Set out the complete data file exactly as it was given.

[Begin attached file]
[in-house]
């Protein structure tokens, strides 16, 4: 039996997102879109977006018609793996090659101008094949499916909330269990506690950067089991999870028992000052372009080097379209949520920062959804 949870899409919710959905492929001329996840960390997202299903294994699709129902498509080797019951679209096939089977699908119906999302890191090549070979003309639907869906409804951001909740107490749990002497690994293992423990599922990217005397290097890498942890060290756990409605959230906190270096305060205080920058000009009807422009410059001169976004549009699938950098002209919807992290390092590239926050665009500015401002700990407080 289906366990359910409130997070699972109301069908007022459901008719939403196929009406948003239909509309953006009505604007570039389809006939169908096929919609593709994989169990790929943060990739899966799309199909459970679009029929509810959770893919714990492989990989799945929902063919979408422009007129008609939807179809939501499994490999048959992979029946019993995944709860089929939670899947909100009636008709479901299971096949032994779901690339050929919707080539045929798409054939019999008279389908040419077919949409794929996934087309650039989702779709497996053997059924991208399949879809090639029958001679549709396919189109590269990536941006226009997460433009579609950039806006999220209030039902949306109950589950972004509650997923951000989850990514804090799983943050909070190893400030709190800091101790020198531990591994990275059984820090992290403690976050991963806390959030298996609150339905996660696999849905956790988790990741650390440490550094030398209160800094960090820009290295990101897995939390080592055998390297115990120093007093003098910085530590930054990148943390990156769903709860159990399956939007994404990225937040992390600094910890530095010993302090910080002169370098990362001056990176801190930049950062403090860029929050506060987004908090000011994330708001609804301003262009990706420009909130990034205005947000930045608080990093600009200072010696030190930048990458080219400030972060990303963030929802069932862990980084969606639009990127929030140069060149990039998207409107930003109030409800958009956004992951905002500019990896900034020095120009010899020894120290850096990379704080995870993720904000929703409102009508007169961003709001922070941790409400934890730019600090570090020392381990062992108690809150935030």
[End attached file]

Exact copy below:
[in-house]
């Protein structure tokens, strides 16, 4: 039996997102879109977006018609793996090659101008094949499916909330269990506690950067089991999870028992000052372009080097379209949520920062959804 949870899409919710959905492929001329996840960390997202299903294994699709129902498509080797019951679209096939089977699908119906999302890191090549070979003309639907869906409804951001909740107490749990002497690994293992423990599922990217005397290097890498942890060290756990409605959230906190270096305060205080920058000009009807422009410059001169976004549009699938950098002209919807992290390092590239926050665009500015401002700990407080 289906366990359910409130997070699972109301069908007022459901008719939403196929009406948003239909509309953006009505604007570039389809006939169908096929919609593709994989169990790929943060990739899966799309199909459970679009029929509810959770893919714990492989990989799945929902063919979408422009007129008609939807179809939501499994490999048959992979029946019993995944709860089929939670899947909100009636008709479901299971096949032994779901690339050929919707080539045929798409054939019999008279389908040419077919949409794929996934087309650039989702779709497996053997059924991208399949879809090639029958001679549709396919189109590269990536941006226009997460433009579609950039806006999220209030039902949306109950589950972004509650997923951000989850990514804090799983943050909070190893400030709190800091101790020198531990591994990275059984820090992290403690976050991963806390959030298996609150339905996660696999849905956790988790990741650390440490550094030398209160800094960090820009290295990101897995939390080592055998390297115990120093007093003098910085530590930054990148943390990156769903709860159990399956939007994404990225937040992390600094910890530095010993302090910080002169370098990362001056990176801190930049950062403090860029929050506060987004908090000011994330708001609804301003262009990706420009909130990034205005947000930045608080990093600009200072010696030190930048990458080219400030972060990303963030929802069932862990980084969606639009990127929030140069060149990039998207409107930003109030409800958009956004992951905002500019990896900034020095120009010899020894120290850096990379704080995870993720904000929703409102009508007169961003709001922070941790409400934890730019600090570090020392381990062992108690809150935030």